why theatre won't save the world
Busily mom-ing and caffeinating, my ears perked right up when NPR intro’d a news story last week: while sharing his personal experience with loneliness, U.S. Surgeon General, Vivek Murphy discussed its detrimental effects on mental and physical health. I latch onto reports like these. It feels like I’m being seen, and in that feeling I’m briefly buoyed by hope that “one day” I will cultivate a more robust community for me and my little one.
There is a distinct difference between solitude and isolation. As a newly single parent, I crave the former and fear the latter. Too often – when I finally have time for myself – I end up slipping from satisfaction (with my well-earned respite) into anxious thoughts about my child’s well-being:
“If I can’t show him the ways to build lasting connections, will he grow up feeling as lonely as I do right now?”
Where do the lonely go to find one another? As a nation we are suffering an epidemic of loneliness. With third places disappearing, work-from-home jobs increasing, streaming services outpacing movie ticket sales, and automated self-checkouts dominating grocery stores, how and where will we be able to find one another? (Aside from the internet…)
My answer has always been the theatre.
Theatre may not be the obvious choice for most, but from a very young age I’ve found it one of the surest places to develop meaningful relationships. Working on stage, creators connect deeply with the cast and creative team members. Through the last 10 years, I’ve been increasingly interested in how audience members experience community within theatre settings – relating to the performers as well as with fellow viewers. What is the intangible experience of seeing, being seen, and being seen seeing within “the space?”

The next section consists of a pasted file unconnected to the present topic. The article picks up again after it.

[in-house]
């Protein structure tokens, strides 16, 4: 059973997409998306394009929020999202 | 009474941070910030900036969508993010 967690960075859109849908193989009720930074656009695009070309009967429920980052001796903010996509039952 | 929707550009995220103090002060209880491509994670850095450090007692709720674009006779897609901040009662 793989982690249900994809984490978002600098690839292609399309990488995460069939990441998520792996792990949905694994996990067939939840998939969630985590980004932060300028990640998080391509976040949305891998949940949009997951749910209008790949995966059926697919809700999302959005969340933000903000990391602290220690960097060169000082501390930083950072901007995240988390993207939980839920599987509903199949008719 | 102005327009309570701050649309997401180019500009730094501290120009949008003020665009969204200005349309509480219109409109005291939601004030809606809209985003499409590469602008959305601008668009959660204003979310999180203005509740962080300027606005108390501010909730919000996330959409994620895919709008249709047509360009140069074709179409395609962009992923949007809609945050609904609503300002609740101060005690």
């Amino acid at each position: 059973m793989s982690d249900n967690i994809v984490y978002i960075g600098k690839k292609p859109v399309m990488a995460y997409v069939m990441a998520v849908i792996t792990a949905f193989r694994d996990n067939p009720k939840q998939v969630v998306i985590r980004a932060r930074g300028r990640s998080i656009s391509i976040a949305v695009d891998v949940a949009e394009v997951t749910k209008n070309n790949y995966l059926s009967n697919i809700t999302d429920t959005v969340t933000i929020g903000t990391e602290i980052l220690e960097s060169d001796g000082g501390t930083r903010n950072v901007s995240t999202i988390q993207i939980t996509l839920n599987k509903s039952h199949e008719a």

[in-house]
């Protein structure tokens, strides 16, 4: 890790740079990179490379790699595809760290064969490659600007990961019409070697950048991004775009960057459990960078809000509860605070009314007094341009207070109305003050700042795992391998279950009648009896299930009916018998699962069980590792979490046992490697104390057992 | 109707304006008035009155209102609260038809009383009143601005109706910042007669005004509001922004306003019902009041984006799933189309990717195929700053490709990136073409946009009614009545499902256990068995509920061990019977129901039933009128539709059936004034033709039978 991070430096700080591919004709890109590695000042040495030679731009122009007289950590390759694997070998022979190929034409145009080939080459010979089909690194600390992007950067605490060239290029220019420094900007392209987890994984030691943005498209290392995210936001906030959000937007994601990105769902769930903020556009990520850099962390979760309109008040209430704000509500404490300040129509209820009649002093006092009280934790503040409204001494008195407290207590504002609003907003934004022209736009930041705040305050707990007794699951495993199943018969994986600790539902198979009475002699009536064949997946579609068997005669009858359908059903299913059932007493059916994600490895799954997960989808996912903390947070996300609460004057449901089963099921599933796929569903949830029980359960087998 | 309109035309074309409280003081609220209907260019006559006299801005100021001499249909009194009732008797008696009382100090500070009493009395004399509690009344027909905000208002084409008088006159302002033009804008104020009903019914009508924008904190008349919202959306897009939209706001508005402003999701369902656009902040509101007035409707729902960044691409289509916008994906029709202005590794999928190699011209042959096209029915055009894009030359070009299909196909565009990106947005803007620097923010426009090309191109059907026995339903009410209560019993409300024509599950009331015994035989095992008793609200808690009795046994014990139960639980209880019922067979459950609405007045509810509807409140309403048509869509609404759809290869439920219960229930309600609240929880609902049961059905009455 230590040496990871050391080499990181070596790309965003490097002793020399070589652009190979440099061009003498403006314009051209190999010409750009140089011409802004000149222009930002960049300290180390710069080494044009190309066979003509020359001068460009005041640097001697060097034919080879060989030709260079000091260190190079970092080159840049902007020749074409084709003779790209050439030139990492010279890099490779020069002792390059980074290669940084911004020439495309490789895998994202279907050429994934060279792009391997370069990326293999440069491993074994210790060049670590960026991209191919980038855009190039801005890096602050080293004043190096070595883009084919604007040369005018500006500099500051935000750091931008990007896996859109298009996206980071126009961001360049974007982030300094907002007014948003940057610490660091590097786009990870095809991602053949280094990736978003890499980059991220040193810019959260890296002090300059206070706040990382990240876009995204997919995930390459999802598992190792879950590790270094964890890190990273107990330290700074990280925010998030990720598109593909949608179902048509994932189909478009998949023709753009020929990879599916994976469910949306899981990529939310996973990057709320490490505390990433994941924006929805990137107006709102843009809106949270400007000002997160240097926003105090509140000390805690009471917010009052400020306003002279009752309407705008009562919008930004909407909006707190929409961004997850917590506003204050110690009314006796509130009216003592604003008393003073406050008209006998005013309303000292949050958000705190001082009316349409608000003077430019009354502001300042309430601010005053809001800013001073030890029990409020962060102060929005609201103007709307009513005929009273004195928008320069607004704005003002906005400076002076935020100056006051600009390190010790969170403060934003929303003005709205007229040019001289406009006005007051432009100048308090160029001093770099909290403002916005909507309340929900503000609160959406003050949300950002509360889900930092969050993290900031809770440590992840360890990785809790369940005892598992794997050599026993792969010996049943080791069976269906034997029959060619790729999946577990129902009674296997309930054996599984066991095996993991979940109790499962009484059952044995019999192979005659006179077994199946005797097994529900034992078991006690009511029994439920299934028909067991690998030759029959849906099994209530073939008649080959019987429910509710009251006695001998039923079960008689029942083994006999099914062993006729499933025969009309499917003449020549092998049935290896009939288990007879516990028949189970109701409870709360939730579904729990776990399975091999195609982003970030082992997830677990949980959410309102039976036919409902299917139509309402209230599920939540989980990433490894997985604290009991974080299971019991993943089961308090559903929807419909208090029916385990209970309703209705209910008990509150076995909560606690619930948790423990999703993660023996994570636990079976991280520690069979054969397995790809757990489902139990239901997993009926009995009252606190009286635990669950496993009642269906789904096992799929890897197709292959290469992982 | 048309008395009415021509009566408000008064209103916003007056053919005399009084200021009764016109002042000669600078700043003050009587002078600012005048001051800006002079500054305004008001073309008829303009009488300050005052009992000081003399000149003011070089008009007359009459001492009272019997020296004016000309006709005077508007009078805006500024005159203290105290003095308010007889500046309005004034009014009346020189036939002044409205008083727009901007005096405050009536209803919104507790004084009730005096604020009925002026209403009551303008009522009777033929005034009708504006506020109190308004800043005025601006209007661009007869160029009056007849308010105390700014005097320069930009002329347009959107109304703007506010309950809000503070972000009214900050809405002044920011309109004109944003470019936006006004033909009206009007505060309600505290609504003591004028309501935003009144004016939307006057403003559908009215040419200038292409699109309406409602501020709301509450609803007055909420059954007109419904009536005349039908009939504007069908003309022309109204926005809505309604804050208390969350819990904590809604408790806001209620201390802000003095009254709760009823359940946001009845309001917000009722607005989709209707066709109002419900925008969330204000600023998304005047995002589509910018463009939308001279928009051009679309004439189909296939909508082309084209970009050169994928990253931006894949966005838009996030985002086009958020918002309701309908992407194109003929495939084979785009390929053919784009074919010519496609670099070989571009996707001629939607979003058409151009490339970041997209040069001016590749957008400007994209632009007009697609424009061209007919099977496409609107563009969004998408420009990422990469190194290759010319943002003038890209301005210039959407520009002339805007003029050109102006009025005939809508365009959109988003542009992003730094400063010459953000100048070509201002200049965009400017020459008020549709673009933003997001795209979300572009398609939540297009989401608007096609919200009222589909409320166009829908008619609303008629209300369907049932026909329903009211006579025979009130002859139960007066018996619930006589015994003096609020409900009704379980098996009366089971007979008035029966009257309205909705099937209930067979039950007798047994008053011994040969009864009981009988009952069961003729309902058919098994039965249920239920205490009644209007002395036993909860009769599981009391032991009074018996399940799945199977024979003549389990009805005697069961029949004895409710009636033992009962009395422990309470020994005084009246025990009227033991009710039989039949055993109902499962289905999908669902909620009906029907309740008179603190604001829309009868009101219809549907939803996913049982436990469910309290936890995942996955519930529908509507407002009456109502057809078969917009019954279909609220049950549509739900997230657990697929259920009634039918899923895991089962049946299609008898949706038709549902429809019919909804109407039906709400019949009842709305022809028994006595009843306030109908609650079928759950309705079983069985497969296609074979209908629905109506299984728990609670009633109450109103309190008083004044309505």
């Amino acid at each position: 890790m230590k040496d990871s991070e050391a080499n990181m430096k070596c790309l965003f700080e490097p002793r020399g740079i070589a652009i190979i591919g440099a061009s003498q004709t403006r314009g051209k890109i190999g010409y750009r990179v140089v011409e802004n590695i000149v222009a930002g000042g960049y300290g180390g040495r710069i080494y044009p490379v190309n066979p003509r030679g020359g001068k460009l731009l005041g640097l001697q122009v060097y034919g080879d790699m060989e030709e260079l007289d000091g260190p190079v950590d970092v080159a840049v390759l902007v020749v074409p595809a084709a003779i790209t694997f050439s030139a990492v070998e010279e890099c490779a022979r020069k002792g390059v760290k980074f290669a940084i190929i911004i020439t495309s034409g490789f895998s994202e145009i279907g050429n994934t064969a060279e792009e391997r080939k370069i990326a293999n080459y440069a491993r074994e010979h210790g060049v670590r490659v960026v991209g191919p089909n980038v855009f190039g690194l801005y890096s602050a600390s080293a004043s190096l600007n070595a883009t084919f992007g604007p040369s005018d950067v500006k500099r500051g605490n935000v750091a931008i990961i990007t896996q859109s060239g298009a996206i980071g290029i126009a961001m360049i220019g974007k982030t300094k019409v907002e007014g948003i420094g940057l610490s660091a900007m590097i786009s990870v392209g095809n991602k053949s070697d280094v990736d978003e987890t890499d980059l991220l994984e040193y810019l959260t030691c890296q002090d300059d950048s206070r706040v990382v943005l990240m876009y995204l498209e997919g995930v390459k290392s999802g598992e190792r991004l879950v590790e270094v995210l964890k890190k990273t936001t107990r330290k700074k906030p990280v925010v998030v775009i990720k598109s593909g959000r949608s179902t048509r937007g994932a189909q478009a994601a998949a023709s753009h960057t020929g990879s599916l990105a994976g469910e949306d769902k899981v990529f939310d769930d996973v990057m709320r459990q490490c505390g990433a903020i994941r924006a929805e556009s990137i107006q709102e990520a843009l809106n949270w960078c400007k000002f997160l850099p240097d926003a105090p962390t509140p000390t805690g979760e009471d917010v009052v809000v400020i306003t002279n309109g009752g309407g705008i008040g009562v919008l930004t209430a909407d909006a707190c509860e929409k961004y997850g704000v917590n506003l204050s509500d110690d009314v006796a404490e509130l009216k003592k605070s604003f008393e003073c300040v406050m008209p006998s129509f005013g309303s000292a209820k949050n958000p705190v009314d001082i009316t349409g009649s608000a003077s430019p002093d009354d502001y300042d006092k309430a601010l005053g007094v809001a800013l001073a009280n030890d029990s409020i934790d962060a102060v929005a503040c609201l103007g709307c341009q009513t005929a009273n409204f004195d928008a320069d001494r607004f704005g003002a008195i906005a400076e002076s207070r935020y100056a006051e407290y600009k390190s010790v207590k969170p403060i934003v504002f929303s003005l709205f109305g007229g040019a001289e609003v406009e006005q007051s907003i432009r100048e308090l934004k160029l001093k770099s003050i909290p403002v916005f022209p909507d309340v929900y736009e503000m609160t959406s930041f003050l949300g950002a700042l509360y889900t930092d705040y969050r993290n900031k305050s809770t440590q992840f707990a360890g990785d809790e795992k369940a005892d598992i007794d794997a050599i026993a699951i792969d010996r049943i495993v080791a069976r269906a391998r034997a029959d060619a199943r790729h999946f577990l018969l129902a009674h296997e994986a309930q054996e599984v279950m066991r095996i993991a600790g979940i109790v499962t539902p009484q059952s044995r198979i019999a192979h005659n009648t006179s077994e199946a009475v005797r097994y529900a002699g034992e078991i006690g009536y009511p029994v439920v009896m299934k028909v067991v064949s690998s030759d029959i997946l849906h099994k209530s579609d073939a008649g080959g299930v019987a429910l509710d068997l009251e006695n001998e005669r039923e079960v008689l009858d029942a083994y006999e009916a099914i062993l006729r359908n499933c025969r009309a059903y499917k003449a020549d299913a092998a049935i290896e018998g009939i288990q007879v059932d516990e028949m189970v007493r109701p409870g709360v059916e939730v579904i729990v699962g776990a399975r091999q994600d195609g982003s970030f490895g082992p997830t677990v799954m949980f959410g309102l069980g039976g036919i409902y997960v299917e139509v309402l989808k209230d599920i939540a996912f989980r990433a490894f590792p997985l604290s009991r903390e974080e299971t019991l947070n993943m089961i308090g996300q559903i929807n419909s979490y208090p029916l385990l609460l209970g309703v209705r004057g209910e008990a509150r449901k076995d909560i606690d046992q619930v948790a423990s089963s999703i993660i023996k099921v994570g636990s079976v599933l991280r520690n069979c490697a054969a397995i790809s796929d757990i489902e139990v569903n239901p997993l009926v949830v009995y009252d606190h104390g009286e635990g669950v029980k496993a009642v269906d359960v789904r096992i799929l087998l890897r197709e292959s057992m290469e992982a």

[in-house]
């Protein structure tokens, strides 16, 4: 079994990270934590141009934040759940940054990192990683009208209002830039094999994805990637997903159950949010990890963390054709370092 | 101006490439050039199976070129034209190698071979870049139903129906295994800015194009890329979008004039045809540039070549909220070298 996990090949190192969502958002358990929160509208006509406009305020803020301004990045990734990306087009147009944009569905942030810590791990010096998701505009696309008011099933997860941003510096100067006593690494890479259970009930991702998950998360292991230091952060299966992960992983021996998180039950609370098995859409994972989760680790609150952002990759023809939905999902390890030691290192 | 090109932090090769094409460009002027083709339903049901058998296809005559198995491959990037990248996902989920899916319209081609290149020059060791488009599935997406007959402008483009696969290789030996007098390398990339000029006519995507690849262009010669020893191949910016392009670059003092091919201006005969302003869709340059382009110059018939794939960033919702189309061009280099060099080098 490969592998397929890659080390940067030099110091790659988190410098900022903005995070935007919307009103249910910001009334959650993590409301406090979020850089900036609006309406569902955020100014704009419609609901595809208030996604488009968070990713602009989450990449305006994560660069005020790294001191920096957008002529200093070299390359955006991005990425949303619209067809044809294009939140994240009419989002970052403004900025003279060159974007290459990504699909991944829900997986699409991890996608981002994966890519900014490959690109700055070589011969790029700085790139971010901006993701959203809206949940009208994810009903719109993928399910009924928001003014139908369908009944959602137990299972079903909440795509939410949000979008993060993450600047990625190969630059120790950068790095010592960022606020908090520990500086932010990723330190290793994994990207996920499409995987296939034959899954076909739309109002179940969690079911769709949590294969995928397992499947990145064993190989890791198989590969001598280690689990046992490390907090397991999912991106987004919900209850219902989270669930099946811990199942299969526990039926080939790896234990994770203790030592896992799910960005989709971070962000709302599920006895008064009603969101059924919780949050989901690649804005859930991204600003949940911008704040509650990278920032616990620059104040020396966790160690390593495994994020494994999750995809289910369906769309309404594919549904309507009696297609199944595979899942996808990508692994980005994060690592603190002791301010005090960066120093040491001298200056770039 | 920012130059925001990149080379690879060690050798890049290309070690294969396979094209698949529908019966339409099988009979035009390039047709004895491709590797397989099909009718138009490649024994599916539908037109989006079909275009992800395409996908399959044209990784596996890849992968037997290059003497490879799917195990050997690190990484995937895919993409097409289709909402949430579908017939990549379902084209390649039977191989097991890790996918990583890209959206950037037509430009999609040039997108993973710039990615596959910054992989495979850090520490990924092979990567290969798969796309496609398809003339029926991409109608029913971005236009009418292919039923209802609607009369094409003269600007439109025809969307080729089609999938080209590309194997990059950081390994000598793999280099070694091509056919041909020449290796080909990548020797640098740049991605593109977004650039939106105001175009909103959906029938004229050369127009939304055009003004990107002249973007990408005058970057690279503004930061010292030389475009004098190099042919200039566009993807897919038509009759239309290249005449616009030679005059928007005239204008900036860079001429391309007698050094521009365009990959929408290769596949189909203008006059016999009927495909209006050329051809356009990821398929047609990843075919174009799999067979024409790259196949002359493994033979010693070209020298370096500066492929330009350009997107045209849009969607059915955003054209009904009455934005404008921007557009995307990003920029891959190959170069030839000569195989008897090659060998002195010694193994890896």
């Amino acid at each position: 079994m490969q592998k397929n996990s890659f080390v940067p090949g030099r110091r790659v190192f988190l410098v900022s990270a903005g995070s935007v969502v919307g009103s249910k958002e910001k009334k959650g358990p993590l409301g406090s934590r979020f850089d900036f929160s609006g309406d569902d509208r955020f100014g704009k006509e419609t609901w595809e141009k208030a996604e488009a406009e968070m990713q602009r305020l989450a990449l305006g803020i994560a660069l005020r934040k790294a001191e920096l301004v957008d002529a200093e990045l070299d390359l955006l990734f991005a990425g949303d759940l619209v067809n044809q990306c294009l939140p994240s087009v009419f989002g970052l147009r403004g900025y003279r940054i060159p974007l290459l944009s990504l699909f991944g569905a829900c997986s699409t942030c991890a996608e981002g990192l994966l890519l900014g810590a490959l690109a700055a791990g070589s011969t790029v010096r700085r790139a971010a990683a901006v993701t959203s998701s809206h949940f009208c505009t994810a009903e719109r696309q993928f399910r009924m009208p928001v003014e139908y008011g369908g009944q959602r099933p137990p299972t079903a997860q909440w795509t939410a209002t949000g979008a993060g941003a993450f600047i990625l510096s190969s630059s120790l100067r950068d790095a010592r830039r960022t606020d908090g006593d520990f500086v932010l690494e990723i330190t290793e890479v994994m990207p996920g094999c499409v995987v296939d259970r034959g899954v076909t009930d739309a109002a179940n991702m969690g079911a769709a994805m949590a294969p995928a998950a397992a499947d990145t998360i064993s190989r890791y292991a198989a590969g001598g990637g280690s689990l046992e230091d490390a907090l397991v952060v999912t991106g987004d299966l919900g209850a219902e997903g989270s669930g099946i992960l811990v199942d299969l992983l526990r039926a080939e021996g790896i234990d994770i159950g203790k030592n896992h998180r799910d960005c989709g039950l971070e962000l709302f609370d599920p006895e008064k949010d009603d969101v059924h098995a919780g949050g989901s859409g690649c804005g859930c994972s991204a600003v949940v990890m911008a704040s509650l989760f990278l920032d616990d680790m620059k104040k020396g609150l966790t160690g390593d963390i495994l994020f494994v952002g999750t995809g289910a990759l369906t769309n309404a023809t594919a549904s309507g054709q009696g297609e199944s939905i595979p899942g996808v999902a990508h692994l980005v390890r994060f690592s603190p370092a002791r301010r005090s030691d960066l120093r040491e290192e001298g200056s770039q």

The theatre attracts many people who are subject to isolation. And why wouldn’t it? Theatrical performance is meant to be a conversation. Through creative expression, audiences and artists engage in a dialectical exploration. Hopefully it’s one that recognizes, celebrates, or reveals something truthful about our human experiences. For me, it reveals the myth of my loneliness. Even at my lowest and most lost moments, here I can find myself and find solidarity.
I’m not saying theatre will save the world.
We can’t make systemic, political, or environmental shifts that resolve our current state by putting on a play. But for us lonely folk, I propose that theatre can reconnect us to ourselves and rebuild (or renew) a relationship with our community. And in doing so, we may become more capable of addressing the global issues at hand.
As it stands, the world of performing arts is far from perfect – the effort to dismantle systems of oppression continues. “Yes, and” the practice of theatre continues to be the thing that offers me the most hope in a dreary, disconnected world of all-too-disenfranchised human beings. Within this practice listening is art, responding is art, and every participant wants to bear equal ownership in what moves the action forward. There is a deep necessity to remain present. And there is so much room for humanity. By and large theatre is an experiment, so it’s never quite as ideal as it sounds. But there is a wealth of possibility in these practices. We – whether lonely members of society or overworked constituents of a detached community – can find that which we seek within the practices of theatre.
Although it may not save the world, theatre can be a way of opening a door into a new one. If we gather with intention to see and be seen, what can grow from it? It could be that space of connection so many of us sorely lack.
We can’t assume we’re the only ones who are lonely…that’s what I’m reminding myself as I write this. It takes courage to reach out, whether it be for support or to be supportive. I’d like to consider this my attempt to reach out to you. Standing at the threshold, what can we find – together – if we walk through the open door?
Written by Kyra Kelley, Director of Communications & Engagement for the National Women’s Theatre Festival